Fresh From The Garden...

Welcome to my new blog... My First Vegetable Garden. It is dedicated to new gardeners and I plan to blog about and video the entire 2014 gardening season.

I will cover and teach you about every aspect of home gardening that you can think of! Please follow my blog as it will take you from starting your own seeds to harvesting 2 pound heirloom tomatoes and more! Learn how to grow the vegetables on your right...

Search my TWO blogs by entering key garden words...

Starting Mixes, Seed Cells and Seed Starting Set Up

Wednesday, March 12, 2014

Planting and Preparing Strawberry Root Starts: Don't Bury the Crown

Planting and Preparing Strawberry Root Starts: Don't Bury the Crown

Strawberry plants are very rewarding to grow. However, they are a bit of challenge to start as seeds and they are fairly expensive to buy as pint sized plants. Strawberry seeds take a very long time to germinate, germinate poorly for most of us and take a long time to get to producing size. A great way to save money over the pint sized strawberries that can cost $2-$4 a plant is using strawberry root starts.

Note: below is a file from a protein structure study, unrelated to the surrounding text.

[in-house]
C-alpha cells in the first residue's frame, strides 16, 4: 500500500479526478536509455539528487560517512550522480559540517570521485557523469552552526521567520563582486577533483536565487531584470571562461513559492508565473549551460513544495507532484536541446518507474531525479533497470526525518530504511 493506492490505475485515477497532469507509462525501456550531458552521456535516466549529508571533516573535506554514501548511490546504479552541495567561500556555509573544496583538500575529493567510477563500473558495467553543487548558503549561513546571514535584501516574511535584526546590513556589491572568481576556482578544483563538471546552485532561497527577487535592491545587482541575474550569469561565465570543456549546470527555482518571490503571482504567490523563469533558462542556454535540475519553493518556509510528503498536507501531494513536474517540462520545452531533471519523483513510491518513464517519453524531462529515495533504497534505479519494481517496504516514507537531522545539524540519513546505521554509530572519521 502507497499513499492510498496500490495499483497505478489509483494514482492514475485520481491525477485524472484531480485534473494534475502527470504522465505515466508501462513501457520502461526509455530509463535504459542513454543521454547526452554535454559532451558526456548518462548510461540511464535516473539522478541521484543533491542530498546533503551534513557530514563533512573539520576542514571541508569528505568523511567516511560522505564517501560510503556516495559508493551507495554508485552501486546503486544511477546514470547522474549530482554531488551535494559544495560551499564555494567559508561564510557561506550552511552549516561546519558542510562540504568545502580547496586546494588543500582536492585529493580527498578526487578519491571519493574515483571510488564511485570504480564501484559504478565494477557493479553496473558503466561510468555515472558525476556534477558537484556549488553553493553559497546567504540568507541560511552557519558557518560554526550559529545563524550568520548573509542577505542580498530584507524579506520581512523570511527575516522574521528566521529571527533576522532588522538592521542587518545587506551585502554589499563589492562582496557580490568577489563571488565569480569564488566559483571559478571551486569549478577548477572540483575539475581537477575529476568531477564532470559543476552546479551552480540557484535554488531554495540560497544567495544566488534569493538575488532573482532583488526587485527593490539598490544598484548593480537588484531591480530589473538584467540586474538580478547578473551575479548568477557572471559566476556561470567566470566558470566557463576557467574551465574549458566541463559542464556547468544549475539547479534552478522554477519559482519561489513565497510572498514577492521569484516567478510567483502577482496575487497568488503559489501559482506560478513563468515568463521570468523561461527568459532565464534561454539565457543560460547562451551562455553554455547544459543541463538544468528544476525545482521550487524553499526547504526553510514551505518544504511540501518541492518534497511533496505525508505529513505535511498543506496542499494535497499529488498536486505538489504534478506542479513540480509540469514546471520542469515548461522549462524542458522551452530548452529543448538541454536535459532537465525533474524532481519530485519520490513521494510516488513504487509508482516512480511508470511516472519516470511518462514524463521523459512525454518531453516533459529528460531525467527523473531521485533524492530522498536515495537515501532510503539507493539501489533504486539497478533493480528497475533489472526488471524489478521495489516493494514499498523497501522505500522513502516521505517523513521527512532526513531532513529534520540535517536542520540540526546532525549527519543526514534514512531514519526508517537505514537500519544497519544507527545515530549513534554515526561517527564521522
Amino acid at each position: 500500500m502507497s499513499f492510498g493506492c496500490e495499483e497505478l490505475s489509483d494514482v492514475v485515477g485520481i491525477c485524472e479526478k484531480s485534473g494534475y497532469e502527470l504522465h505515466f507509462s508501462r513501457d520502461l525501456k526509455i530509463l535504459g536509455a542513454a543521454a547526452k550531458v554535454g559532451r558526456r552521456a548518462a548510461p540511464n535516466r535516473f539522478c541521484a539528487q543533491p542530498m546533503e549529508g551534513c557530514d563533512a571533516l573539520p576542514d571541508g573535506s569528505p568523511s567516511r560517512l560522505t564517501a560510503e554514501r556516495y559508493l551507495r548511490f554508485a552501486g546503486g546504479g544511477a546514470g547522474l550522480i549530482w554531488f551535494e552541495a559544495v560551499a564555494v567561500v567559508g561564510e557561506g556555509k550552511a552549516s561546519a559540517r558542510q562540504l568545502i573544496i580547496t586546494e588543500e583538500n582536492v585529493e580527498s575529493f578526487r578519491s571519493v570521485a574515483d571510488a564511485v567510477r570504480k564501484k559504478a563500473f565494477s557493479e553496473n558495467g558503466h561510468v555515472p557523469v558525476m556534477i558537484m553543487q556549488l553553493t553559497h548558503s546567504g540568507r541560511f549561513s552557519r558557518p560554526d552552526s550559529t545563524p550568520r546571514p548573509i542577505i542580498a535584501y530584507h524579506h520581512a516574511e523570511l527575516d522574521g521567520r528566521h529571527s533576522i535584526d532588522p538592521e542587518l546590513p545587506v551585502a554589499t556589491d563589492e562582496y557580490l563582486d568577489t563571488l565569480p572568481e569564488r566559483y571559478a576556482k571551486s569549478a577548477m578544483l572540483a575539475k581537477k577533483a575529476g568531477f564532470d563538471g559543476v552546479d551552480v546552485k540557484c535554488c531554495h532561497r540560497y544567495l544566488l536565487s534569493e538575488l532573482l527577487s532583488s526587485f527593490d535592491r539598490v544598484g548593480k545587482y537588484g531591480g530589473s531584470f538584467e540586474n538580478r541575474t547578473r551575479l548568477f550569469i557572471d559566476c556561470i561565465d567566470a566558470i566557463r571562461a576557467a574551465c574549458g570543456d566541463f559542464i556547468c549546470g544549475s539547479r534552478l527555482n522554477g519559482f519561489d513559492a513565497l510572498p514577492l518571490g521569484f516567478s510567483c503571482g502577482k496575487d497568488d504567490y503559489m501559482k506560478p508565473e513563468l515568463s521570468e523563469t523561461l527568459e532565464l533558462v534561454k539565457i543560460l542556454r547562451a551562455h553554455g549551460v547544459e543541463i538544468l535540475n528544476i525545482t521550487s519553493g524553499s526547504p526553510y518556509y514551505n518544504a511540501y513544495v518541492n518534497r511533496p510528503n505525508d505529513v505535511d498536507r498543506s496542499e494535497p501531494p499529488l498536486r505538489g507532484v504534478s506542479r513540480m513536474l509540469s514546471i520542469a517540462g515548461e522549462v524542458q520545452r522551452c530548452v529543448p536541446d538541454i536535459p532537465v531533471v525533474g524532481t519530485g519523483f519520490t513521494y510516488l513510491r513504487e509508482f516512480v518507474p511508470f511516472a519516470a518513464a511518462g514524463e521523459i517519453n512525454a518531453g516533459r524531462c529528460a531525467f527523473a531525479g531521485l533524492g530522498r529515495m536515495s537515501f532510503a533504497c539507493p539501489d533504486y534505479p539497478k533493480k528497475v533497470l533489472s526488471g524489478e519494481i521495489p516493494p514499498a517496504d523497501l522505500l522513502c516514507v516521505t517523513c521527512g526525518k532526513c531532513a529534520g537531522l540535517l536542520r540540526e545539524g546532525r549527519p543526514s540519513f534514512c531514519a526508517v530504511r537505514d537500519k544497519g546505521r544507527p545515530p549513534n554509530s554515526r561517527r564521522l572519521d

Strawberry root starts are older plants that are removed from the ground and stored it a mostly dry medium. You typically get 10 plants (roots and crown) for $3-$5 a bag. I found mine at Walmart for $2.98.  The benefits are cost and established plants. The root systems are strong and the crowns are established. The root sets will leaf up quickly once planted. They will bear strawberries the first year but the second year will bring a full crop... unless of course you get jump to the season. Here is how I do that.

I show you how to soak the roots and plant the strawberries in containers. Always keep the crown above the ground. Planting them this way will get you bigger and stronger transplants when planted in your beds. You can use any similar sized container. The key is to know where the roots end and the crown begins. You have to keep the crown above the  ground. That is were the leaves will sprout from as you can see in the video still above.

You can get a good 8 week start by planting your roots in containers and starting them in the house, garage (move them in and out of the sun during the day) or in a greenhouse.  Strawberries can tolerate the cold. You just don't want them sitting outside in 30 degree weather, they will basically hibernate. The goal is to get them growing.

Visit my YouTube Site dedicated to New Gardeners:
My First Vegetable Garden

Join a Community of World Gardeners at
My Google+ Community - My First Vegetable Garden!